On the other hand, application security software company Dynatrace also prices on various usage metrics depending on the product but calculates ARR differently:
“We define annual recurring revenue, or ARR, as the daily revenue of all subscription agreements that are actively generating revenue as of the last day of the reporting period multiplied by 365. We exclude from our calculation of ARR any revenues derived from month-to-month agreements and/or product usage overage billings, where customers are billed in arrears based on product usage.”
It’s evident that some companies may choose to exclude non-standard recurring revenue altogether, while others may choose to include it. This inconsistency can lead to confusion and discrepancies in ARR calculations, making it difficult to accurately assess a startup’s true recurring revenue performance.
3. Timing and Recognition of Revenue
The timing and recognition of revenue can also impact the accuracy of ARR calculations for startups. Revenue recognition is an important accounting principle that determines when revenue can be recognized in a company’s financial statements.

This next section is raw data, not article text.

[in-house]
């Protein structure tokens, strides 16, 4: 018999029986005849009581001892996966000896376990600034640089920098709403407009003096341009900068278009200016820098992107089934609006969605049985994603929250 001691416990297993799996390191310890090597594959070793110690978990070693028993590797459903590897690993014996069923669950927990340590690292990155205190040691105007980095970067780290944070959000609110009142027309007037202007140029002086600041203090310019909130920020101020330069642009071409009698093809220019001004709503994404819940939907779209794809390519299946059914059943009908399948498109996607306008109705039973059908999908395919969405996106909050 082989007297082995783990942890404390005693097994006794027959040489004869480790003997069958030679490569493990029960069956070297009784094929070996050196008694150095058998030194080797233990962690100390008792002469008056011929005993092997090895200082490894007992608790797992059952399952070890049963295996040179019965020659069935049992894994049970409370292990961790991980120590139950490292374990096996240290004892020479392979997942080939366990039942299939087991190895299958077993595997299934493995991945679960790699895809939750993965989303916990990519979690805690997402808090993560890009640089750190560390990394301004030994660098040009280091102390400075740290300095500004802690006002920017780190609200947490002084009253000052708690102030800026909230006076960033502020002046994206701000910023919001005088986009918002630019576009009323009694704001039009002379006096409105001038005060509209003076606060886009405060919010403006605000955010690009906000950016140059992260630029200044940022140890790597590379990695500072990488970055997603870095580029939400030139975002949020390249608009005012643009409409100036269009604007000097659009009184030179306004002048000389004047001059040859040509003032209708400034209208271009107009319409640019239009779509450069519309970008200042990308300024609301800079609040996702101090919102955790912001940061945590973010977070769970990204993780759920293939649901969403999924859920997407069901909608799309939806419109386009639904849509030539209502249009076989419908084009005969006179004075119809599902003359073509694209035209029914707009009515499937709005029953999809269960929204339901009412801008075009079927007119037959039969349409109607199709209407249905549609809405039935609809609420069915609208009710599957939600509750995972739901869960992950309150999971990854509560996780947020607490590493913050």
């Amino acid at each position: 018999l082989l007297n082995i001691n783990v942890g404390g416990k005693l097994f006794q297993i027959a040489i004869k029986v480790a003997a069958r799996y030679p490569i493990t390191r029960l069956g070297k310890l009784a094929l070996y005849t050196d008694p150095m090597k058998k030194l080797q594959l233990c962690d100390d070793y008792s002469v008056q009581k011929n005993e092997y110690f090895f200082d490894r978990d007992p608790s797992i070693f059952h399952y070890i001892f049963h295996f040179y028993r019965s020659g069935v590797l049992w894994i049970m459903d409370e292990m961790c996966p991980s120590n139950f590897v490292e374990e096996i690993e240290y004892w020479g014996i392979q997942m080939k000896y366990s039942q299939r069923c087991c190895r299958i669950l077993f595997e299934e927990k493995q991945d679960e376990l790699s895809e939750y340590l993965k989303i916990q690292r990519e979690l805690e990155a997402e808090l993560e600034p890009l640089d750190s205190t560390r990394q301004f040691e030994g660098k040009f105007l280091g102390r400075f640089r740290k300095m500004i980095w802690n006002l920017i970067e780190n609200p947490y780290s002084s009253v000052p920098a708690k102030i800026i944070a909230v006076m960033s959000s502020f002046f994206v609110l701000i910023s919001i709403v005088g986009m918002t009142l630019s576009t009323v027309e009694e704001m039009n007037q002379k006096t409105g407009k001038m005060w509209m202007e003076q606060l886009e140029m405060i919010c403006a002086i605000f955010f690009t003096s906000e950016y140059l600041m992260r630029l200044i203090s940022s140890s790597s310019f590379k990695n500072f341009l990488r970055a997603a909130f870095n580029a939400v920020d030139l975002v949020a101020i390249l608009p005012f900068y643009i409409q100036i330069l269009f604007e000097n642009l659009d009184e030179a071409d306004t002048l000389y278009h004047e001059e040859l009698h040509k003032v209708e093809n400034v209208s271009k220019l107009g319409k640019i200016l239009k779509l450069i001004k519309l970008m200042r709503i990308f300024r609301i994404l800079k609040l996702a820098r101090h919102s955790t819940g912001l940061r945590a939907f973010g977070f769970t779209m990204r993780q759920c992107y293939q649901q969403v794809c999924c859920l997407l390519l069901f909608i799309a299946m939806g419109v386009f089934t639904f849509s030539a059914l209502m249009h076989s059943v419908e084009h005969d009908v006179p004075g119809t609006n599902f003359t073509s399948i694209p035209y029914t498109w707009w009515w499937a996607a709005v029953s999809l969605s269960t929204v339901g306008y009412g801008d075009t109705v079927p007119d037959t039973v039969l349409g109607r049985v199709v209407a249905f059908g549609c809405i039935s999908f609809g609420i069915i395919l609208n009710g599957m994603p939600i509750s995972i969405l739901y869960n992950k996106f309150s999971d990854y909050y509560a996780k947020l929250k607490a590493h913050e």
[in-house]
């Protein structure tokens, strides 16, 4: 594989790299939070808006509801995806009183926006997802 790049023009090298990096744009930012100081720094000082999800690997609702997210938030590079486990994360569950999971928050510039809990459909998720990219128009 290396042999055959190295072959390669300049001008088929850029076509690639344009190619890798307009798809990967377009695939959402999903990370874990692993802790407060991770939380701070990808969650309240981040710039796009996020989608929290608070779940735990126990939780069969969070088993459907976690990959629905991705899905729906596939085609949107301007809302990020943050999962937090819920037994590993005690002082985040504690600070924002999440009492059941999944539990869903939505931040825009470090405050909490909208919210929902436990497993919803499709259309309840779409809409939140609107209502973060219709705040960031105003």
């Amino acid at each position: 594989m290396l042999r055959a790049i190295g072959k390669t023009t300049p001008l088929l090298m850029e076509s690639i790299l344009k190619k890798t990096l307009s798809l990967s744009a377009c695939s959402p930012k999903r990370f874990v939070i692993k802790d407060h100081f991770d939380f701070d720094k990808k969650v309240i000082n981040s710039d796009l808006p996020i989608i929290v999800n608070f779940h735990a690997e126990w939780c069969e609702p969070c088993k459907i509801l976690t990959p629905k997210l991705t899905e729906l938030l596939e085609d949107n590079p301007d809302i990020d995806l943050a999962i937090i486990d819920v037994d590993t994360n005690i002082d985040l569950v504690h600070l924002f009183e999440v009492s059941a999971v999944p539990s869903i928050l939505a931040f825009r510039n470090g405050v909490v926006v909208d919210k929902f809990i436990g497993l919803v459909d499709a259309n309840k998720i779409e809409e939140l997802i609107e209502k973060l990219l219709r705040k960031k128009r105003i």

For subscription-based businesses, revenue recognition can be complex due to factors such as billing cycles, contract durations and payment terms. Startups may face challenges in aligning their revenue recognition policies with their ARR calculations, especially if they have different billing cycles or contract durations for different customers.
Inconsistent revenue recognition practices can result in variations in ARR calculations, leading to confusion and misinterpretation of a startup’s financial and operating performance.